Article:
SAN JOSE, Calif. - San Jose photographer Jeff Maloney never misses a Jimmy Buffett show, so when good seats sold out for a concert last month at Shoreline Amphitheatre in nearby Mountain View, Calif., before he could buy any, he purchased eight for $880 from a scalper on the popular Craig's List Web site.
But when Buffett canceled the show to fly back to Alabama to be with his sick mother, Maloney learned a hard lesson: He thought he had lost all the money he had paid for the tickets.
New technologies that let you buy and print tickets online or buy them at a host of auction sites have given buyers more reasons to beware. Along with speed and convenience, new methods of buying tickets present a host of ways for unknowing buyers to get ripped off.
Maloney, 46, assumed that his tickets were like cash, and when the show was canceled, he could cut his losses by returning each for its $69 face value.
What he didn't know was that because the person who sold them to him had paid with a credit card, that person was the only one who could get the money. In fact, the scalper got paid twice, once from Maloney and once from Ticketmaster.
The tickets that Maloney was clutching when he drove to a Ticketmaster outlet to get a refund were worthless.
"I'm really angry," Maloney said. "Ticketmaster profits. The scalpers profit. Only the fans lose out."
The past year has seen a quiet revolution in the ticket industry that many fans haven't caught up with.
When you go to Shoreline, tickets are no longer ripped. Instead, they are scanned by computers, the same way groceries are checked at the market.
That makes for some big advantages. For one thing, Internet users can print the bar code on their home computer system, eliminating the need to pick up a ticket at the box office or have it mailed. (In Europe, the technology goes a step further. Ticket codes can be sent and scanned on cell phones. Your phone becomes your ticket to the show.)
Lost tickets that were purchased by credit card can be replaced. The ticketing company simply voids the first bar code and prints another. In the old days, if you lost it, the ticket was gone.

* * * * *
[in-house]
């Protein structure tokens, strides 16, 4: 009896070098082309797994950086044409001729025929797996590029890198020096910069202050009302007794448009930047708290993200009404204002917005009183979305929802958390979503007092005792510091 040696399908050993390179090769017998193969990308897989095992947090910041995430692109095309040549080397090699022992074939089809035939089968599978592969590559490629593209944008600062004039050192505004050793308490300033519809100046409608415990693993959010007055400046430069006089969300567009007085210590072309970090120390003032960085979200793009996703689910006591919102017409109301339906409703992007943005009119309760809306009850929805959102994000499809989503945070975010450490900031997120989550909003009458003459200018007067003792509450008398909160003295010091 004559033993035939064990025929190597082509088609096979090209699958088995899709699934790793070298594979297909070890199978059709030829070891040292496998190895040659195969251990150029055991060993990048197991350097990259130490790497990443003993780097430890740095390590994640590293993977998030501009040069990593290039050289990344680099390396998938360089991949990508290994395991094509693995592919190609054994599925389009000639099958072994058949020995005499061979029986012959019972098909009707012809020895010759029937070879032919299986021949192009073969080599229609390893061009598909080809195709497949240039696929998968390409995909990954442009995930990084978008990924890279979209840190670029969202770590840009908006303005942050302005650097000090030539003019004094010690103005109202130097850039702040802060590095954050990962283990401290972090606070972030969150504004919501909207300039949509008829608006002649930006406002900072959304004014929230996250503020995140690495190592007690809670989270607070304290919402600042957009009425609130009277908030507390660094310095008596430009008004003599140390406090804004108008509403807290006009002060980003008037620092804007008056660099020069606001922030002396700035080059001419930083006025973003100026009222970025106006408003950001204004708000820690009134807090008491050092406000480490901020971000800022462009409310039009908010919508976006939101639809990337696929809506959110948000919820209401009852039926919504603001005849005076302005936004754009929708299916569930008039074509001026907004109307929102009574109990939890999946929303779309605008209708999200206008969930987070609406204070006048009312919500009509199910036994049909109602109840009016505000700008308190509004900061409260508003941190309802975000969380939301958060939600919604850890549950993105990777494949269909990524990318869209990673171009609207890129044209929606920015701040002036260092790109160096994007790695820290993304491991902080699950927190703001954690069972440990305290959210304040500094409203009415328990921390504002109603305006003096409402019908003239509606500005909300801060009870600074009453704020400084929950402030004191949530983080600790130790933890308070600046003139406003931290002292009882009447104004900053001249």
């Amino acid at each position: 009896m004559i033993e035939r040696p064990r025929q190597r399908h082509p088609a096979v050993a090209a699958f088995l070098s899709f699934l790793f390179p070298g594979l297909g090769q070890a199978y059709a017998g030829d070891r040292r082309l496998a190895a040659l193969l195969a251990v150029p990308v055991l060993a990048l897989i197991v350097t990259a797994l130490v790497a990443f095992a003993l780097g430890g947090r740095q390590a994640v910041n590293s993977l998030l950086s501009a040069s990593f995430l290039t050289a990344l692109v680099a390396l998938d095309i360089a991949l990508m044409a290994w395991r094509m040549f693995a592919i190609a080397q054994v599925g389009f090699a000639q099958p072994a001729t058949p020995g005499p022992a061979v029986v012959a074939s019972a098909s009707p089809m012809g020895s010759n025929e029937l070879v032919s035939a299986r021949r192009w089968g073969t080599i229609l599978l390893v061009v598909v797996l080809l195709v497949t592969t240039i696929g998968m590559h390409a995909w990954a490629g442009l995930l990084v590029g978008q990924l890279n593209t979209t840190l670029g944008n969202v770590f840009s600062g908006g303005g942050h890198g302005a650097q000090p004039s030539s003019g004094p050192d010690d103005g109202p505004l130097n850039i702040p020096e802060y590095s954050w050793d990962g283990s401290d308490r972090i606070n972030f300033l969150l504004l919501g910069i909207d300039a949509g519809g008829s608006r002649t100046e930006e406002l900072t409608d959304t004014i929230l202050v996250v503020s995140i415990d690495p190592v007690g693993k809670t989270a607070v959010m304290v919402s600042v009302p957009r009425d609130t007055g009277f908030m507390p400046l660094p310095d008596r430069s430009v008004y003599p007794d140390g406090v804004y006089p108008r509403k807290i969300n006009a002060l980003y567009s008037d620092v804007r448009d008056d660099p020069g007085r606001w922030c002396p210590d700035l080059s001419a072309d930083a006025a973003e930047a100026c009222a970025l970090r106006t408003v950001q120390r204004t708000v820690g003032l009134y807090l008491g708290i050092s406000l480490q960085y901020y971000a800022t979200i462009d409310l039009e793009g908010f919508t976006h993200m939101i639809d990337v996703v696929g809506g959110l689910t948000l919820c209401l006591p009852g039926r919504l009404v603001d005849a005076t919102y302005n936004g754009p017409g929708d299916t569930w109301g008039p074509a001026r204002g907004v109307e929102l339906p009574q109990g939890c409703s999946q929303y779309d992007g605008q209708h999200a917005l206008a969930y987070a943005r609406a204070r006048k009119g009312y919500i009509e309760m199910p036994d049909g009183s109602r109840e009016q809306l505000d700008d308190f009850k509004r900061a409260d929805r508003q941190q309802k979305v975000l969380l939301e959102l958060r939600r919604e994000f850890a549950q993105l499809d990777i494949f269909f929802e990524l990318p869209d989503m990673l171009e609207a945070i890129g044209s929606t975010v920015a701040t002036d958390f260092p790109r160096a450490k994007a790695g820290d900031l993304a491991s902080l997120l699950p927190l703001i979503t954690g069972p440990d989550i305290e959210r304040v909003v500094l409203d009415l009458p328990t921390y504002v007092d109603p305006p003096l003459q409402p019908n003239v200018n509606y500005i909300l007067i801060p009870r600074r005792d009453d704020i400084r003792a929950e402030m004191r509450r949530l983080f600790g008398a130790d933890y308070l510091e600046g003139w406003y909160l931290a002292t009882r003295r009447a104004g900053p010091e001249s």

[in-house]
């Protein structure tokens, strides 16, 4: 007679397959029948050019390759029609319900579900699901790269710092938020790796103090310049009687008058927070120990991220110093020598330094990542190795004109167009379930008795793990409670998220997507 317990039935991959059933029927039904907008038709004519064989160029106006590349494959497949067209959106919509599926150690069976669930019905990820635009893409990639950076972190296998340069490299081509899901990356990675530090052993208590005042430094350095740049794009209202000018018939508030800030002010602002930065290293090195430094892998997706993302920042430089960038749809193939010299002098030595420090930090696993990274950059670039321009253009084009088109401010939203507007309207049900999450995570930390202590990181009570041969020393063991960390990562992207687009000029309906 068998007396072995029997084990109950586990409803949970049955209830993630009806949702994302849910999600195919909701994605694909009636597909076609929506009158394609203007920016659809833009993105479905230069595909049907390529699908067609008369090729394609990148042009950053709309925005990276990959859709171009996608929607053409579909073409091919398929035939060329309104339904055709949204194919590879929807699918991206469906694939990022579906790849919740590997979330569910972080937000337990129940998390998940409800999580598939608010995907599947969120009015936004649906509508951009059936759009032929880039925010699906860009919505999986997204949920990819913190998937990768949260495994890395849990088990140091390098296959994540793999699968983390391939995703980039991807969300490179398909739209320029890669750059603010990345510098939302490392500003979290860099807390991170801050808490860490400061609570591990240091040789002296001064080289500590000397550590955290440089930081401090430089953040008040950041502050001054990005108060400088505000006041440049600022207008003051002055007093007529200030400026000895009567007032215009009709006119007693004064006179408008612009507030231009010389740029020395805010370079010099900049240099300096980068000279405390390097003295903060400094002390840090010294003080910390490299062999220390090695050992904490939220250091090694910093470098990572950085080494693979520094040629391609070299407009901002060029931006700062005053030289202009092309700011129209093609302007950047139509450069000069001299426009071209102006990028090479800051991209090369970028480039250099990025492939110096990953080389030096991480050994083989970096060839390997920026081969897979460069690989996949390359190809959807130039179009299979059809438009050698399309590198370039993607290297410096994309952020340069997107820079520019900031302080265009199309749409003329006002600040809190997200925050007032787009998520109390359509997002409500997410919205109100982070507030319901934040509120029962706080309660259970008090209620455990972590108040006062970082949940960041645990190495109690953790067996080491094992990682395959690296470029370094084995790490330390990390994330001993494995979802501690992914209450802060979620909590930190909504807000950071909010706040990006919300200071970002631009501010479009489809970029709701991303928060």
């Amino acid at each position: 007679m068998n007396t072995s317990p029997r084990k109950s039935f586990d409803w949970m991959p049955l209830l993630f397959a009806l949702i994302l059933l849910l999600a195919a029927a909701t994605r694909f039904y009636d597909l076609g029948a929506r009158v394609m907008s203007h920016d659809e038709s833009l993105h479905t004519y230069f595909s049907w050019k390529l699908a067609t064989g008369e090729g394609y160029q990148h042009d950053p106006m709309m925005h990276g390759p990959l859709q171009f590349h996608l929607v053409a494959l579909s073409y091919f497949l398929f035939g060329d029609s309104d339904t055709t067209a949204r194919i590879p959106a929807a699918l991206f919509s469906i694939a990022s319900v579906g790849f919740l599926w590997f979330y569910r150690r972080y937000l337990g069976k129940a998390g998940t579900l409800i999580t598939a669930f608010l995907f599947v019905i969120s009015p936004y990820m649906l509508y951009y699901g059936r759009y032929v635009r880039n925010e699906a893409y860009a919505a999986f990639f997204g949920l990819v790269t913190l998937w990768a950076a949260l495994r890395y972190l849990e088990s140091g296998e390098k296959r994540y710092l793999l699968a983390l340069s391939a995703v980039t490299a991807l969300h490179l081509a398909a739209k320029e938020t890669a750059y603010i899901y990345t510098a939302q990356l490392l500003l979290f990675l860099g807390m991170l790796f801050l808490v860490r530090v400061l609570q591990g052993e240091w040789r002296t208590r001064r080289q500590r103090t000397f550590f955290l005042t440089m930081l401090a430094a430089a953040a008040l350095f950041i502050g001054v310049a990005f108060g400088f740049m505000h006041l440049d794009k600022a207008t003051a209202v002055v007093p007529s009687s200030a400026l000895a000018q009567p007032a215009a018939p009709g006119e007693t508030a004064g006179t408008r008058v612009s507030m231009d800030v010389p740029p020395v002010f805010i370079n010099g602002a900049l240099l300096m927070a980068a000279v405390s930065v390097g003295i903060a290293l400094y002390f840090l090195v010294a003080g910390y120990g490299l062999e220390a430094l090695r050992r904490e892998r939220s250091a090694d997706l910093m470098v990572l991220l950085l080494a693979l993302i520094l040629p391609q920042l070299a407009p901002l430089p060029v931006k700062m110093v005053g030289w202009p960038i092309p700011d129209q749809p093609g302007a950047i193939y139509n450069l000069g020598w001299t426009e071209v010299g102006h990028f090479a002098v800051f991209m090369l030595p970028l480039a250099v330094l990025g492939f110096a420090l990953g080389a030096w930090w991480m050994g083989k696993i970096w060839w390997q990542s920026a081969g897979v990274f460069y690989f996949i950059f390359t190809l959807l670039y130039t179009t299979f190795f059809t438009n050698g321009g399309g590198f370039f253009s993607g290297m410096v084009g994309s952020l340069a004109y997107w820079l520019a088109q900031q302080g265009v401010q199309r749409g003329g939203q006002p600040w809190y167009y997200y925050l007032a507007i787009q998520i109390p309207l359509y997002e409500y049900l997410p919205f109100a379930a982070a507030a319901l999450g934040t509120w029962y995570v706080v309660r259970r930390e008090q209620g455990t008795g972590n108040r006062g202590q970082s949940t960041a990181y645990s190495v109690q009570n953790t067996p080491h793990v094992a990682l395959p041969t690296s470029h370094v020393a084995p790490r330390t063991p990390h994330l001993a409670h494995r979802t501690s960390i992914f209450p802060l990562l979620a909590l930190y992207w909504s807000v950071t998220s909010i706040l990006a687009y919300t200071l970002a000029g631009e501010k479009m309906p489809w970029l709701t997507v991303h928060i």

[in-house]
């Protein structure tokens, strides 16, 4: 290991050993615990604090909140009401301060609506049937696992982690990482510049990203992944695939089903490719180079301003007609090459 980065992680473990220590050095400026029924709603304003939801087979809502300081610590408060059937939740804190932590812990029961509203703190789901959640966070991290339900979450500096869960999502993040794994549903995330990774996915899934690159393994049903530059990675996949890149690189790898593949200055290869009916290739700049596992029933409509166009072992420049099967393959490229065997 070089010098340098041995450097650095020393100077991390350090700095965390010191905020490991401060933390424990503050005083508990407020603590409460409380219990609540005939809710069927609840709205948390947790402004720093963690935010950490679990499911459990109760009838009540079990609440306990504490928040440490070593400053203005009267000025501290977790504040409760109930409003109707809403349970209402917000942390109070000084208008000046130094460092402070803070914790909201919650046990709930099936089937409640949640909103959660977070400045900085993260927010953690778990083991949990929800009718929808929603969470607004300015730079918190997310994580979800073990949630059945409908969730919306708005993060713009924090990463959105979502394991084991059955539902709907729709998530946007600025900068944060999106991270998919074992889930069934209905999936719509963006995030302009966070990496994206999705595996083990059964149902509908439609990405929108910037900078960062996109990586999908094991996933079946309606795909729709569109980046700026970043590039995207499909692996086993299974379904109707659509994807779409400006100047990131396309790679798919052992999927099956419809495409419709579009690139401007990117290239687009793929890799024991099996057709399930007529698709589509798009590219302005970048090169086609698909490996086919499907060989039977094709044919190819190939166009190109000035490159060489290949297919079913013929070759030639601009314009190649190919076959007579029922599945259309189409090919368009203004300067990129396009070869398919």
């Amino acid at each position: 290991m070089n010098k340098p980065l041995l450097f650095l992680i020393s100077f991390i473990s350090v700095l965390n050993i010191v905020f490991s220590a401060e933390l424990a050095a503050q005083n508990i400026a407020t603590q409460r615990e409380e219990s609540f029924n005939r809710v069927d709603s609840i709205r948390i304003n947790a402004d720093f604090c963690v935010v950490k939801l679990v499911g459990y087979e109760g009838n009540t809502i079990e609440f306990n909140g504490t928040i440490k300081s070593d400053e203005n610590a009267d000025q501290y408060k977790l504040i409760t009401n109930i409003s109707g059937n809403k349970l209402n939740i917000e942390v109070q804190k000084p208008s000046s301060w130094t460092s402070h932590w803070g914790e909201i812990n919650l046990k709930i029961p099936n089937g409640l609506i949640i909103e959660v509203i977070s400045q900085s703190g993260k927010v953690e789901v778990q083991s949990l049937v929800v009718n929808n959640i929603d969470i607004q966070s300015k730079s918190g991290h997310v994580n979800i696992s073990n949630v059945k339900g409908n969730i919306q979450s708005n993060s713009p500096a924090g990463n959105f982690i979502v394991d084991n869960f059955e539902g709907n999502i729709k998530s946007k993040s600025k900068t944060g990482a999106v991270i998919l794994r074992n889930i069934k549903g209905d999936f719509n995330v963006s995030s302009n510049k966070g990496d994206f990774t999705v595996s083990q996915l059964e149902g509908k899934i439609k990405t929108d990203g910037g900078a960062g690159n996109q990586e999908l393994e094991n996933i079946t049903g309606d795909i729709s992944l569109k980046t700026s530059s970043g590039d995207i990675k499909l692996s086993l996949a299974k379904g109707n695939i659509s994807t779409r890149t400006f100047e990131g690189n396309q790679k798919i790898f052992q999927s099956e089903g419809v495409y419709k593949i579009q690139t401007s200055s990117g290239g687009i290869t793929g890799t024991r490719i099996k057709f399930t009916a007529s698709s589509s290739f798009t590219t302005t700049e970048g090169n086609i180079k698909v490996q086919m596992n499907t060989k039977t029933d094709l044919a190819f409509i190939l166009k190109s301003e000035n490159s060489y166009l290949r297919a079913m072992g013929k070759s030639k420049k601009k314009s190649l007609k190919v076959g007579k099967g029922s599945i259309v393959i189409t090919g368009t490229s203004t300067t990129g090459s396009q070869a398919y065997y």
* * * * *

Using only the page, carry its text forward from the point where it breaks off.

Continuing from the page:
But therein lies the danger. An unscrupulous seller has a perfect-looking counterfeit ticket. He could sell the voided ticket and the buyer wouldn't know it until he or she tried to get in the theater doors.
The other big change has been on Internet auction sites, such as eBay. The site has been publicizing the growth of its ticket auctions, which enable fans to pay what they choose for tickets.
But the auctions have spawned problems.
First, if a show is canceled and the ticket was paid for by credit card, only the cardholder gets reimbursed.
Cancellations are rare: There have been two this year at local promoter Bill Graham Presents' 1,600 shows.
Ticketmaster spokesman Larry Solters said his company's responsibility to give a refund ends with the person who bought the ticket. The company automatically credits the buyer's credit card when a show is canceled.
"That makes sense for the 16,000 people who bought tickets legitimately," Solters says. "They love the fact that they don't have to save a ticket or go to the box office and the money is automatically refunded."
If the ticket was bought with cash, it can be refunded at the place of purchase, a system in place to prevent small outlets from being deluged with people needing cash.
For the person who buys a ticket at a secondary auction site - that is, one other than a Ticketmaster site - no refund is guaranteed.
Doug Galen, eBay's vice president of ticket auctions, said sellers on the site were choosing to give full refunds for the canceled Buffett shows.
Auction sites also have no way to guarantee that a ticket is valid, although eBay's method of having customers rate sellers provides some policing.
Galen suggests also that buyers should talk with sellers to try to validate what is being sold.
But that system didn't work for Maloney, who tried to find tickets on eBay before he checked Craig's List.
"Three hours after it was sold out, there were tickets for sale on eBay from people in Canada, Kansas and New York," he said. "These weren't fans. They were obviously people who bought them to scalp them. It's tougher and tougher to get a ticket. There is so much competition for each concert now, that regular people like me and my wife can't get good seats."
He bought his tickets from a local seller, so he could meet the guy face to face.
"If I buy tickets from Kansas or Ohio, what can I do if they tell me they won't refund my money?" said Maloney.
When Craig Newmark, who started Craig's List, was informed of the problem, Newmark decided to take matters into his own hands.
"In cases like this, I take things personally, in part because my name is on the site, in part because I'm an engineer; I'm a nerd and I don't know any better," Newmark said. "My current practice would be to e-mail the seller and ask him to work out a deal with the buyer. I hate to get in the middle of these things, but once in a while it's the right thing."
There was some good news for Maloney last week.
Even before Newmark could work it out, Maloney was able to contact the seller, who had been in Thailand. He agreed to refund the $640 - the original face value plus service charges. That left Maloney out of pocket $240. He's not satisfied.
"The ticket companies should do something about scalping, like the record companies did [about piracy]," he said. "If they sued the scalpers, they could stop it."